While it is still possible the other cases with different facts decided in the EDNY and SDNY may not follow Blick and Five Guys, for now businesses in New York City must take these decisions seriously.  With DOJ no longer expected to issue clarifying regulations in the near future (if at all) and in light of the recent pro-plaintiff decisions in this case, Five Guys, Winn-Dixie, and Hobby Lobby, the plaintiffs’ bar is further escalating its efforts to blanket most major industries with website accessibility demand letters and lawsuits.  Not only are new players emerging every day, but the well-known plaintiff’s attorneys in this area – emboldened by these recent decisions – are becoming increasingly aggressive.  The Blick decision underscores what we’ve been cautioning clients about for some time – businesses with websites that are either connected to a brick and mortar place of public accommodation or use a website to directly sell goods and services to the public who are looking to avoid website accessibility lawsuits should promptly take the steps necessary to make their websites accessible that we have addressed in our previously website accessibility blogs.

The New York City’s Human Rights law (“NYCHRL”) prohibits employment discrimination against specified protected classes of employees and applicants including:

Employers Should Care About This: New York City’s Amendment on Caregiver Discrimination race, color, creed, age, national origin, alienage or citizenship status, gender, sexual orientation, disability, marital status, partnership status, any lawful source of income, status as a victim of domestic violence or status as a victim of sex offenses or stalking, whether children are, may be or would be residing with a person or conviction or arrest record.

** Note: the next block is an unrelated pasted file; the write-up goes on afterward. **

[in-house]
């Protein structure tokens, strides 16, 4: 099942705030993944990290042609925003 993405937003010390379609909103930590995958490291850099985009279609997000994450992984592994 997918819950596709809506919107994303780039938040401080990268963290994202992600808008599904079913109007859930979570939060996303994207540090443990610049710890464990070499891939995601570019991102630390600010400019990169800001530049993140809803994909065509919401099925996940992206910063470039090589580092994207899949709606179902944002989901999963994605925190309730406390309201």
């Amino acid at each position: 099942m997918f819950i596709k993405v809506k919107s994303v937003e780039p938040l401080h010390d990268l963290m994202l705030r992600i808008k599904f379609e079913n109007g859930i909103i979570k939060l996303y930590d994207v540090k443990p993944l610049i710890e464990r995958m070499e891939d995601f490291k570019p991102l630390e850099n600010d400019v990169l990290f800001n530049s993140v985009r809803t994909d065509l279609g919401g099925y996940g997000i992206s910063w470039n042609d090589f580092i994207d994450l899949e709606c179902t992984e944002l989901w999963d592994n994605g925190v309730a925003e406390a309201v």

If this list wasn’t long enough, on May 4, 2016, NYCHRL will add “caregivers” to the protected classes including, anyone who provides ongoing medical  or “daily living” care for a minor, any disabled relative or disabled non-relative who lives in the caregiver’s household.

The law defines “caregiver” as a person who provides direct and ongoing care for a minor child or a person with a disability who: (1) is a covered relative, or a person who resides in the caregiver’s household; and (2) relies on the caregiver for medical care or to meet the needs of daily living.

“Covered relatives” include children (adopted, biological or foster), spouses, domestic partners, parents, siblings, grandchildren, grandparents, children or parents of the caregiver’s spouse or domestic partner, or any individuals in a “familial relationship” with the caregiver.

The NYCHRL prohibits employers from discriminating against caregivers with respect to hiring, compensation, or the terms and conditions of employment. Thus, employers should not ask applicants about their status as a caregiver when making hiring decisions.

Importantly, employers may still (and should!) hold caregiver employees to the same attendance and performance standards as other employees.  Caregivers must still be able to perform the essential functions of their job, notwithstanding their role as a caregiver.